The National Strike (PARO)

You may have read that Ecuador is experiencing a National Strike (PARO in Spanish, meaning stop), which has been called by an Indigenous Organisation called CONAIE. While it is not for me to comment on the reasons behind this protest, or indeed the response of the authorities or the government, I can give witness to the peaceful way in which some of the roadblocks established by the protesters have been policed.

We decided to take a trip south of Cuenca to the Giron Waterfalls, expecting that our journey might be blocked. At the first blockade just outside the village of Tarqui, while the main road was blocked, the police were happy to direct us around the blockade and through the village. When we got to the outskirts of Giron however, our journey came to an end. The road was blocked, and a long line of cars had accumulated. When we spoke to the police, they said that they had been negotiating with the protesters and there was going to be a short opportunity to cross soon, but they could not guarantee we would be able to return until the evening. So we turned around and headed back to Cuenca.

I prayed that this dispute may come to an end soon, and that the protests remained peaceful; the authorities resistant and resilient when faced with provocation; and that noone gets hurt in violence.

Taxi Drivers Block Av. Los Americas in Cuenca

As the month of June went on, we felt quite insulated from the National Strike in Cuenca. Although it was not possible to travel out of Cuenca, we did not experience much disruption moving around the city, either by car or on the Tranvia. Then one day our favourite place for lunch said they were closed as they had no gas for cooking. The next day we noticed queues had started at the petrol stations, and we heard stories that they were running out. Then the taxi drivers decided to join the National Strike and blockaded the main roads inside Cuenca. The situation was starting to get worse, and national news of negotiations with the Government looked like they had collapsed.

We were left with a dilemma. Do we try to run the blockades? So, at 2am on Tuesday 28th June we set off to see it we could make it to Puyo, Pastaza. Initially, the roads were empty, and while we came across many blockades they were not being enforced and so it was possible to pass. On the advice of the attendant at a Petrol Station we decided to drive north on the main Pan-Americana and then travel across country to Guarumales. It was a long four hour drive through winding mountain roads until we met our first enforced blockade about 10km from Guarumales. It was 6:30am and they were so gentle and apologetic. They said they were opening at 7am, and in the meantime would we like some bread and hot chocolate.

So we made it to Santiago de Mendez, but that is where things got interesting. Outside Mendez we came across a blockade that would not let us through, but at the same time told us that if we went back to Mendez and got a “Medical Certificate” to say I was unwell (I had had a stomach infection for the previous 5 days) then we could pass. So we went back and after a consultation with a doctor ($15 well spent) we had our “medical certificate” and could make further progress. While the medical certificate did the trick at many of the blockades the indigenous were less and less friendly, and we experienced searches of our car (on the pretext of looking for weapons or other contraband) and tense conversations. After Sucua, we were told we would not be able to continue to Macas, but if we returned to Sucua and used a new road on the other side of the river where the locals were not protesting we could bypass Macas. So that day, with a lot of stress we made it all the way to the bridge which marks the border between the province of Morona Santiago and Pastaza. At the bridge a group of young people who were dressed like fighters from Afghanistan were not open to letting us through, and they were quite aggressive and intimidating. So that night we slept in a truck stop just before the bridge. We could not go forward, we could not go backwards, we were stuck!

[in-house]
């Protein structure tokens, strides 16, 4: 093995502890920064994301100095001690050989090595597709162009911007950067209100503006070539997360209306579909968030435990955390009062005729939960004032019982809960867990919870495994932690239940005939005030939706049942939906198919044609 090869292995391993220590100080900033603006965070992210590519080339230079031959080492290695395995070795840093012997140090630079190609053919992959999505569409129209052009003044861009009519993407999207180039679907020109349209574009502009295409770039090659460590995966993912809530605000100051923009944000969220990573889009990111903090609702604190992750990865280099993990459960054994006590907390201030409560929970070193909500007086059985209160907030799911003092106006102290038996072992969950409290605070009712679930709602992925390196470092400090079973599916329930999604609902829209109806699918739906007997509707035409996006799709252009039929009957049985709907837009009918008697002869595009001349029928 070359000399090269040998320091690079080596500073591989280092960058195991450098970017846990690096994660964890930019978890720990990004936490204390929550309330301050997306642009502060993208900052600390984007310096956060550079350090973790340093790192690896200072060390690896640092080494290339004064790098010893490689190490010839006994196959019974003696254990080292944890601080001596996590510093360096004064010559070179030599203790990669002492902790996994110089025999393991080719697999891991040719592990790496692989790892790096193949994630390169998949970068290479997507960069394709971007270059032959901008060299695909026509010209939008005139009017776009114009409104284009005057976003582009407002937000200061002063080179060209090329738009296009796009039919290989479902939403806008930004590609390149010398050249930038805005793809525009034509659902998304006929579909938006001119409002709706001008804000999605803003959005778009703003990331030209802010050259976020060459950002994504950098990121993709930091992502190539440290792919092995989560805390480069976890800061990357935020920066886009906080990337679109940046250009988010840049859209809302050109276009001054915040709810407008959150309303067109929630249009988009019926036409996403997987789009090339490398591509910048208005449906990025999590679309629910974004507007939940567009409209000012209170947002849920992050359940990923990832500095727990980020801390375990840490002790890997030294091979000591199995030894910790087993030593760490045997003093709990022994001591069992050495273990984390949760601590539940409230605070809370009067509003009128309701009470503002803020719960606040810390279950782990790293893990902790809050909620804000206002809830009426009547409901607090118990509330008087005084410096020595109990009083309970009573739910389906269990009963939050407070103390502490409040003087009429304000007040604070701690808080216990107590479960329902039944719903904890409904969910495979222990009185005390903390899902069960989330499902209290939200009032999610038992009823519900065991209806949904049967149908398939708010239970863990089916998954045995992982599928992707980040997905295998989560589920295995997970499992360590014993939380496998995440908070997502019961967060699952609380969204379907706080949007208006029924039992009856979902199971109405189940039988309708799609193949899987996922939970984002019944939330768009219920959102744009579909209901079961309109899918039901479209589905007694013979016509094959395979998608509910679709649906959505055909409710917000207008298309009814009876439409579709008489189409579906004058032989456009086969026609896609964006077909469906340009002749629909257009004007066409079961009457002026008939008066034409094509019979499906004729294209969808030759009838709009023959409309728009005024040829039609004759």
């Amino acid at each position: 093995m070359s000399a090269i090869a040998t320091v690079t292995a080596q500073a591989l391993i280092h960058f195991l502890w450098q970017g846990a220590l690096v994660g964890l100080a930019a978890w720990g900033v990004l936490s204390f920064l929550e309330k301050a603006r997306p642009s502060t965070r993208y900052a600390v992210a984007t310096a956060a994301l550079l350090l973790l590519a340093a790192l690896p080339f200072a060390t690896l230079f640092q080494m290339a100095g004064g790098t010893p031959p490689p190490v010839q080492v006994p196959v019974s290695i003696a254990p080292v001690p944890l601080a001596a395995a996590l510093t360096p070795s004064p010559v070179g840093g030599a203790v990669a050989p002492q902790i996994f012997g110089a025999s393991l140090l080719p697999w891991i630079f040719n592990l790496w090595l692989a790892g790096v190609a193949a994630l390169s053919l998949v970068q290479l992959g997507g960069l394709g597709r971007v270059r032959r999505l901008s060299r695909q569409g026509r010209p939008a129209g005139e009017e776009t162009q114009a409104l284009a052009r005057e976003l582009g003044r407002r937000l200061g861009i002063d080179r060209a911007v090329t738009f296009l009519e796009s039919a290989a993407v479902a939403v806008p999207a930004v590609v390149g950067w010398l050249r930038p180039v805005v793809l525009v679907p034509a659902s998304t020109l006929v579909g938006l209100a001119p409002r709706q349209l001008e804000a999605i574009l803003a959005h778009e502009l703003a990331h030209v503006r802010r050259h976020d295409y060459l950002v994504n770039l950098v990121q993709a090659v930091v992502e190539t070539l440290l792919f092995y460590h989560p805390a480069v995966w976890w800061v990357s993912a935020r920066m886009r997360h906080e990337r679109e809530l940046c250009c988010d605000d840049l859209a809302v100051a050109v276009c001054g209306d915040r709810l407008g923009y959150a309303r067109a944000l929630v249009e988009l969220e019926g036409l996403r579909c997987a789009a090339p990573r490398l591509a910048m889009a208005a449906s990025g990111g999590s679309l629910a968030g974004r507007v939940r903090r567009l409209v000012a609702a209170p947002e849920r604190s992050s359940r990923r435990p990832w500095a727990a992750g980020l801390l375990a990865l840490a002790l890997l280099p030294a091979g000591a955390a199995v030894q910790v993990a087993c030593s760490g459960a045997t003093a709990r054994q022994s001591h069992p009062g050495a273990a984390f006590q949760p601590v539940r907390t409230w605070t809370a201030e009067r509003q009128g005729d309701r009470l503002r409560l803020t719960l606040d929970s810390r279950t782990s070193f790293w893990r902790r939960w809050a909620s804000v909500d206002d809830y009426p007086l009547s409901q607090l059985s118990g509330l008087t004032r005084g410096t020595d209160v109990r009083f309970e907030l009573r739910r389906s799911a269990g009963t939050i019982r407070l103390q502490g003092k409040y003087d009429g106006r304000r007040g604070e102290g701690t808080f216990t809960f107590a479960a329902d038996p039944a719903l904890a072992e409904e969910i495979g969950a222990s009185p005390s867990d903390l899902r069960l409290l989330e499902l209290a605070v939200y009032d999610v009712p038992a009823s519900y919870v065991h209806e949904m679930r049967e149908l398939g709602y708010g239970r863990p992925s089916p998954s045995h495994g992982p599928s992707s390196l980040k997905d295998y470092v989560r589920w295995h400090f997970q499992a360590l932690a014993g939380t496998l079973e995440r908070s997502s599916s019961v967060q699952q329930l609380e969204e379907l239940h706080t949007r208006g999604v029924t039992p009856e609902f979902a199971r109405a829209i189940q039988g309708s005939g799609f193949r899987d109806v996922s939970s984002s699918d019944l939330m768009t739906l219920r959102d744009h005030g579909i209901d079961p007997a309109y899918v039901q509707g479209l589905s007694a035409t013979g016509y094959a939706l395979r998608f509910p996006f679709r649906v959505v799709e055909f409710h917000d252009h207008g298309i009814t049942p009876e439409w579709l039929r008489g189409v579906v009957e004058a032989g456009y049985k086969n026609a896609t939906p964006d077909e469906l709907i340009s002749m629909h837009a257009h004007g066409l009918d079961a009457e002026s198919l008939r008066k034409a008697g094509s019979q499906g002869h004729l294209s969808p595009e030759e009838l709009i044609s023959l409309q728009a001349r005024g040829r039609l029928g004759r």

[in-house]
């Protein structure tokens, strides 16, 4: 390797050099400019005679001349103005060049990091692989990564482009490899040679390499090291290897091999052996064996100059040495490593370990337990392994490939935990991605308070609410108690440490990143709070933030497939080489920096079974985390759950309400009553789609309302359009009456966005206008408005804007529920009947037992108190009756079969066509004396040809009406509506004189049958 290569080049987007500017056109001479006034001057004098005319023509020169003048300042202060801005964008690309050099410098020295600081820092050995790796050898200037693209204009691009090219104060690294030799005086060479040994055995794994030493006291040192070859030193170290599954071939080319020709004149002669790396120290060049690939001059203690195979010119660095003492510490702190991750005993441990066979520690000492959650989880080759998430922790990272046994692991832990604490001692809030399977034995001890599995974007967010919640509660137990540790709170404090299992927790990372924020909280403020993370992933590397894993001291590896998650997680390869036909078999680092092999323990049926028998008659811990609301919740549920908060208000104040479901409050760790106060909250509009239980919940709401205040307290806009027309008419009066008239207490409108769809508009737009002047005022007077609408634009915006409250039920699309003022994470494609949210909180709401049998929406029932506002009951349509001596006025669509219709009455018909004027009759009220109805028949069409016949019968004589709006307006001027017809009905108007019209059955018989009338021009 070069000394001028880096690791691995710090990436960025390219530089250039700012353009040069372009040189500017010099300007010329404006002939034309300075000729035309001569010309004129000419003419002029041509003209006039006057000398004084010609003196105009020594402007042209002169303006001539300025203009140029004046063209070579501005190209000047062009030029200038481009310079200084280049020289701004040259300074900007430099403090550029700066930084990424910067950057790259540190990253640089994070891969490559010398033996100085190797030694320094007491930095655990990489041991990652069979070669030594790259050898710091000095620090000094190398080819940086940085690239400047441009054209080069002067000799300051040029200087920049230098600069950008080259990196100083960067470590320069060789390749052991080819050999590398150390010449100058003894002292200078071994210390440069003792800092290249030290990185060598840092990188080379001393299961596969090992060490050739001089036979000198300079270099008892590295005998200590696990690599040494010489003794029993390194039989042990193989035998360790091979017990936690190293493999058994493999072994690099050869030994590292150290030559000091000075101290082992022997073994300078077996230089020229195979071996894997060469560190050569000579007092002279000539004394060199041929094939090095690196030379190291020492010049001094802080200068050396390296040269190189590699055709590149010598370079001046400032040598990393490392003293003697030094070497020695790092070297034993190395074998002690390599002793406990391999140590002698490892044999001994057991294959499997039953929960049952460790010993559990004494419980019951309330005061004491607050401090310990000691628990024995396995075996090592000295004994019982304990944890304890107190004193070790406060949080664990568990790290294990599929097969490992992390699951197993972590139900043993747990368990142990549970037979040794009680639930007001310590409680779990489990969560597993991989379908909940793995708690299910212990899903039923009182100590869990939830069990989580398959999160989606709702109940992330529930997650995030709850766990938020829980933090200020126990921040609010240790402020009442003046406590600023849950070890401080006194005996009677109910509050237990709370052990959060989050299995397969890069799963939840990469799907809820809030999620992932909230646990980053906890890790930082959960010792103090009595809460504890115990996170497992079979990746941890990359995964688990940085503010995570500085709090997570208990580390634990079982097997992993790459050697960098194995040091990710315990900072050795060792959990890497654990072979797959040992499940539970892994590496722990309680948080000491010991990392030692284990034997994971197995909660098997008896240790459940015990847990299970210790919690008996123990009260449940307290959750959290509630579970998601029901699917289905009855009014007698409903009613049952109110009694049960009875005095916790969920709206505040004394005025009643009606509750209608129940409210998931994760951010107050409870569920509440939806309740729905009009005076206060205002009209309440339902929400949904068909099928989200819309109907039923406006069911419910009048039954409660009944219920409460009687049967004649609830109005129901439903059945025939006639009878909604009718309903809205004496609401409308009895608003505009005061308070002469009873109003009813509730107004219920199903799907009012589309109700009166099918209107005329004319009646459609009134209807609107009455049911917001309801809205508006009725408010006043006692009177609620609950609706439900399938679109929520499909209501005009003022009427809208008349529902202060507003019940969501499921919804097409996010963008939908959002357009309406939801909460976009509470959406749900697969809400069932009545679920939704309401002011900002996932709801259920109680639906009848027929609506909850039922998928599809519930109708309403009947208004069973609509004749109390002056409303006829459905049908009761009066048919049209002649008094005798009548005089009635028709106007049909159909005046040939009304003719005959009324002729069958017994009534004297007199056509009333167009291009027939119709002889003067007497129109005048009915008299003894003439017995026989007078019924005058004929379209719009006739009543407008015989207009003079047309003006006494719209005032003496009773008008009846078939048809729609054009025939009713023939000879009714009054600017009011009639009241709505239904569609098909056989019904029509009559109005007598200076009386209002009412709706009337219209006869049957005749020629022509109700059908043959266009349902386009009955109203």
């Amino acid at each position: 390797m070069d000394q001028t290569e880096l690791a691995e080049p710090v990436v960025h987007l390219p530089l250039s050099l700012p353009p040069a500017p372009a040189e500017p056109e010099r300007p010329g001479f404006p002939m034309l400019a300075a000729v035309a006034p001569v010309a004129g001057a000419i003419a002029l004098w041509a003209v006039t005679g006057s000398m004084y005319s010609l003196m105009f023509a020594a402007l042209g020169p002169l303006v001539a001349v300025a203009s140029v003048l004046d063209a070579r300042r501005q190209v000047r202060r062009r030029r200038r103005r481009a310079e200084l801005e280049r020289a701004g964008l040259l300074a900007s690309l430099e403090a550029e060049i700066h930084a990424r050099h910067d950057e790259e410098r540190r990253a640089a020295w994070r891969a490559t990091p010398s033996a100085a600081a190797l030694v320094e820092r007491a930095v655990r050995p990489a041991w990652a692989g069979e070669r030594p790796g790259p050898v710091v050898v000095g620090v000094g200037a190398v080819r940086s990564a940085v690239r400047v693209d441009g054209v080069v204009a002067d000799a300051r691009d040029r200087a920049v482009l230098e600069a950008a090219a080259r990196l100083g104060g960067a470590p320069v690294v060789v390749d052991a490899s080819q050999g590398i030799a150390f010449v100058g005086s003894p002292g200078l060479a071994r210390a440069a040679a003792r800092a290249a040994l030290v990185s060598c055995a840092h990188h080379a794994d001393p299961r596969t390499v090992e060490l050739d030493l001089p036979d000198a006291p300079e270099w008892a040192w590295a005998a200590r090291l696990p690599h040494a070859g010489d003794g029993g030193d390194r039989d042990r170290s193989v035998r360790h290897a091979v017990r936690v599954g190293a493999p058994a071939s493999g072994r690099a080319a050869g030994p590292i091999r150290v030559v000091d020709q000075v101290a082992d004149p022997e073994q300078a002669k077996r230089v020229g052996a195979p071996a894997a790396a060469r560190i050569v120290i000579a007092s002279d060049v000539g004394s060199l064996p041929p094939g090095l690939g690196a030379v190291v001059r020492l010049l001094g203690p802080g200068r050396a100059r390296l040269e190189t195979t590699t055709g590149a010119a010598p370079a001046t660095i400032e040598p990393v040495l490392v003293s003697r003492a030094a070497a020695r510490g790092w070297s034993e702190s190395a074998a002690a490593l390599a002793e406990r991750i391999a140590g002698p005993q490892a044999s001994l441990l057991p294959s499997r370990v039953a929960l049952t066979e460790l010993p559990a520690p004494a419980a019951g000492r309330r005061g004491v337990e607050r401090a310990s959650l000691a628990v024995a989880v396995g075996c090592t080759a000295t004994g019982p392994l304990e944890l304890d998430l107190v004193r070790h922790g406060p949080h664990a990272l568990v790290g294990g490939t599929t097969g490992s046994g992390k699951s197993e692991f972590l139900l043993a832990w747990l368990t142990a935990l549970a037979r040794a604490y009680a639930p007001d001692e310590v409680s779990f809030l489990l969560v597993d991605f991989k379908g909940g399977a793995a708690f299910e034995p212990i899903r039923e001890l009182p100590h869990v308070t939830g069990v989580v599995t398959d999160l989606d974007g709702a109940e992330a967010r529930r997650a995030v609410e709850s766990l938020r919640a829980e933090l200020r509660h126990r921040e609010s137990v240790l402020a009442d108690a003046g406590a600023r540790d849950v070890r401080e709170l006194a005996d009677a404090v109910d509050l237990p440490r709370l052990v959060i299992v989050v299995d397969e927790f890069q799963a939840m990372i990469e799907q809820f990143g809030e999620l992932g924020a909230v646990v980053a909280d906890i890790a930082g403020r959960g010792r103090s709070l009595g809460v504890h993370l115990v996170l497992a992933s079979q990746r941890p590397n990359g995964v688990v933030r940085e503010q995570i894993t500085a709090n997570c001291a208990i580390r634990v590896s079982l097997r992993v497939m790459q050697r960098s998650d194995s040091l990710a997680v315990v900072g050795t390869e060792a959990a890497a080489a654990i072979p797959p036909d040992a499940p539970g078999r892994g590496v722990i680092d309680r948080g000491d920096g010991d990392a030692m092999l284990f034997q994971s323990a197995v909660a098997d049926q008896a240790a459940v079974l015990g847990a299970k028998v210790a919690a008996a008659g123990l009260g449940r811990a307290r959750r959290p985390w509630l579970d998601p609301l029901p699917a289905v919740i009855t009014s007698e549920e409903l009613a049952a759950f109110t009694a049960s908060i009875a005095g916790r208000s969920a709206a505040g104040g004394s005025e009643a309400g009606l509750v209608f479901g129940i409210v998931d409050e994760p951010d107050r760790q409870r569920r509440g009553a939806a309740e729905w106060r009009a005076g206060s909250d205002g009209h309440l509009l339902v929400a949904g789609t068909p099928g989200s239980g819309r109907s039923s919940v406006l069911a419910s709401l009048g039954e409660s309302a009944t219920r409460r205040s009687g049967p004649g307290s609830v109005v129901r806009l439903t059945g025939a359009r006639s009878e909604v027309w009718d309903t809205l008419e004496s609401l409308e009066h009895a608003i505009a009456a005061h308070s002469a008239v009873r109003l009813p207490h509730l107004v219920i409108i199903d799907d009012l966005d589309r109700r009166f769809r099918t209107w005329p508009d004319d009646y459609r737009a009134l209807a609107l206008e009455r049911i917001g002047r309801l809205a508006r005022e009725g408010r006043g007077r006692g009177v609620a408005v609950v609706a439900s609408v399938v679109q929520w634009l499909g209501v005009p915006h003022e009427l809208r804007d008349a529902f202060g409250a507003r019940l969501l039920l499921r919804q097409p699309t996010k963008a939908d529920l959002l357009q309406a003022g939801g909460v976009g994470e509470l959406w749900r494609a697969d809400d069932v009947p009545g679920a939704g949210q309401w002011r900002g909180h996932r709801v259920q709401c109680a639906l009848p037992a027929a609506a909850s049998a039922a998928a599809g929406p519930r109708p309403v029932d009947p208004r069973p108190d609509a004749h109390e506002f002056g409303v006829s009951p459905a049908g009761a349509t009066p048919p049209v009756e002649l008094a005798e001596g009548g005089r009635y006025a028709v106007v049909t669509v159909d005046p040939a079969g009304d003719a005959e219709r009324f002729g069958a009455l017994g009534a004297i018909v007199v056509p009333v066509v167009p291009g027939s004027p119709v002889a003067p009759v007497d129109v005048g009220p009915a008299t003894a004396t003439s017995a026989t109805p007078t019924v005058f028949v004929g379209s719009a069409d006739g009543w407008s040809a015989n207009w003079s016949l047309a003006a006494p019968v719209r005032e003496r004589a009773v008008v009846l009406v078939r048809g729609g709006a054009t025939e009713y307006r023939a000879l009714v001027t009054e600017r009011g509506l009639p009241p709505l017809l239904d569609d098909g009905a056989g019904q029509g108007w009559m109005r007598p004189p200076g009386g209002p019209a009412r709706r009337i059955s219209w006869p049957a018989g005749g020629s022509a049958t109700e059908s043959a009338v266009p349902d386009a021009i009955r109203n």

At 5am in the morning, as I was not able to sleep, I woke Ines up and we decided to try to cross. We met just one protester, fully hooded and carrying a shotgun. After about 30 minutes of discussion he started to melt, and with donations of food, drink and the entire contents of Ines’ purse (about $80) towards their cause, he decided to let us through. I could not drive as I needed to look ill, and he wrote on our “medical certificate” giving an authorisation to the other blockades we would encounter that we were legit. So Ines drove the last 40 miles to Puyo, and we had no problems passing. When we got there we were met on the outskirts by our daughter who works for the Health department as a nurse, and we were led around the blockades in the city to our final destination. We had breakfast in Puyo!

The strangest part of the whole experience which was incredibly stressful and traumatic was that that afternoon at about 4pm, suddenly out of the blue, and with no warning, and when it looked like negotiations had broken down and this was going to last another week, the National Strike was over. The Government and the Indigenous Organisations, brokered by representatives of the Catholic Church, had a deal (progress on which will be reviewed in 90 days). Suddenly everything started to return to normal. I know it is not possible to predict or know the future, but it felt like our heroic adventure had been a waste. If I am ever here during a National Strike again, I will not be trying to travel during a PARO.

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